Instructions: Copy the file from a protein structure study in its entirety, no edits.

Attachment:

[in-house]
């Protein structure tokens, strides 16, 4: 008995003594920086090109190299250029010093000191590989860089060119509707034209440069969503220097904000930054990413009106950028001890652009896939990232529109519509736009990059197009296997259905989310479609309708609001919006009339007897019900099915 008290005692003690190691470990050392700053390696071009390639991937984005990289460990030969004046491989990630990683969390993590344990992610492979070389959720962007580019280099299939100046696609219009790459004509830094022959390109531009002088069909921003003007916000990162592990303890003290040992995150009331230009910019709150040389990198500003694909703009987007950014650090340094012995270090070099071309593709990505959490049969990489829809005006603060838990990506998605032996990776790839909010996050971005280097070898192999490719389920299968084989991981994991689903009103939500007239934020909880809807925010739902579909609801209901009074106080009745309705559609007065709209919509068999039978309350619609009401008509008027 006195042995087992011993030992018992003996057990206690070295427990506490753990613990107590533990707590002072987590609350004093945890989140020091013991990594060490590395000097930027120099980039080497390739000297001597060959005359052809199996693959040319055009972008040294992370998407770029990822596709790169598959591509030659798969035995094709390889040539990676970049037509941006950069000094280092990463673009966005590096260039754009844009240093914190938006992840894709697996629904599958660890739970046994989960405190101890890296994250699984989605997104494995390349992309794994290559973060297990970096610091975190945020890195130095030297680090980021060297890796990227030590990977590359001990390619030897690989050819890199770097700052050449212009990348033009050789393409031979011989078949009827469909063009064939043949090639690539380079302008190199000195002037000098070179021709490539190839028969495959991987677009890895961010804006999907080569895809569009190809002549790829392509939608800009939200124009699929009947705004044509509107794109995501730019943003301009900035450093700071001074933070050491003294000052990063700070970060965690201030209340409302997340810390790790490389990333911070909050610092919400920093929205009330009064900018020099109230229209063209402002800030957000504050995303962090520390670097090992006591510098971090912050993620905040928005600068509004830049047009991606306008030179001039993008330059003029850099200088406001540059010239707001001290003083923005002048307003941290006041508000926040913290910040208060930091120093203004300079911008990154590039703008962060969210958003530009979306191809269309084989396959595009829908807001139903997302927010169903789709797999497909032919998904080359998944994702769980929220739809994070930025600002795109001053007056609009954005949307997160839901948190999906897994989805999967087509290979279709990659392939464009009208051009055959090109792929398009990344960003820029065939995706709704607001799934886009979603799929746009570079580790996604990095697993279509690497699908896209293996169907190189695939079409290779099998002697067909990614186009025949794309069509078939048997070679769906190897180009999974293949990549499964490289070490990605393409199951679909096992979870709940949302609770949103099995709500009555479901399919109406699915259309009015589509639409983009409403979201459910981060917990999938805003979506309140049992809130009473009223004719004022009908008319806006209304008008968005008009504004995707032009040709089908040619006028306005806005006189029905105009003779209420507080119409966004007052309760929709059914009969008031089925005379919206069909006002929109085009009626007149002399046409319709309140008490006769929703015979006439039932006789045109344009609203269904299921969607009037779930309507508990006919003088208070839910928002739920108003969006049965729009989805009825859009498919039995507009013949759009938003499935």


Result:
[in-house]
């Protein structure tokens, strides 16, 4: 008995003594920086090109190299250029010093000191590989860089060119509707034209440069969503220097904000930054990413009106950028001890652009896939990232529109519509736009990059197009296997259905989310479609309708609001919006009339007897019900099915 008290005692003690190691470990050392700053390696071009390639991937984005990289460990030969004046491989990630990683969390993590344990992610492979070389959720962007580019280099299939100046696609219009790459004509830094022959390109531009002088069909921003003007916000990162592990303890003290040992995150009331230009910019709150040389990198500003694909703009987007950014650090340094012995270090070099071309593709990505959490049969990489829809005006603060838990990506998605032996990776790839909010996050971005280097070898192999490719389920299968084989991981994991689903009103939500007239934020909880809807925010739902579909609801209901009074106080009745309705559609007065709209919509068999039978309350619609009401008509008027 006195042995087992011993030992018992003996057990206690070295427990506490753990613990107590533990707590002072987590609350004093945890989140020091013991990594060490590395000097930027120099980039080497390739000297001597060959005359052809199996693959040319055009972008040294992370998407770029990822596709790169598959591509030659798969035995094709390889040539990676970049037509941006950069000094280092990463673009966005590096260039754009844009240093914190938006992840894709697996629904599958660890739970046994989960405190101890890296994250699984989605997104494995390349992309794994290559973060297990970096610091975190945020890195130095030297680090980021060297890796990227030590990977590359001990390619030897690989050819890199770097700052050449212009990348033009050789393409031979011989078949009827469909063009064939043949090639690539380079302008190199000195002037000098070179021709490539190839028969495959991987677009890895961010804006999907080569895809569009190809002549790829392509939608800009939200124009699929009947705004044509509107794109995501730019943003301009900035450093700071001074933070050491003294000052990063700070970060965690201030209340409302997340810390790790490389990333911070909050610092919400920093929205009330009064900018020099109230229209063209402002800030957000504050995303962090520390670097090992006591510098971090912050993620905040928005600068509004830049047009991606306008030179001039993008330059003029850099200088406001540059010239707001001290003083923005002048307003941290006041508000926040913290910040208060930091120093203004300079911008990154590039703008962060969210958003530009979306191809269309084989396959595009829908807001139903997302927010169903789709797999497909032919998904080359998944994702769980929220739809994070930025600002795109001053007056609009954005949307997160839901948190999906897994989805999967087509290979279709990659392939464009009208051009055959090109792929398009990344960003820029065939995706709704607001799934886009979603799929746009570079580790996604990095697993279509690497699908896209293996169907190189695939079409290779099998002697067909990614186009025949794309069509078939048997070679769906190897180009999974293949990549499964490289070490990605393409199951679909096992979870709940949302609770949103099995709500009555479901399919109406699915259309009015589509639409983009409403979201459910981060917990999938805003979506309140049992809130009473009223004719004022009908008319806006209304008008968005008009504004995707032009040709089908040619006028306005806005006189029905105009003779209420507080119409966004007052309760929709059914009969008031089925005379919206069909006002929109085009009626007149002399046409319709309140008490006769929703015979006439039932006789045109344009609203269904299921969607009037779930309507508990006919003088208070839910928002739920108003969006049965729009989805009825859009498919039995507009013949759009938003499935």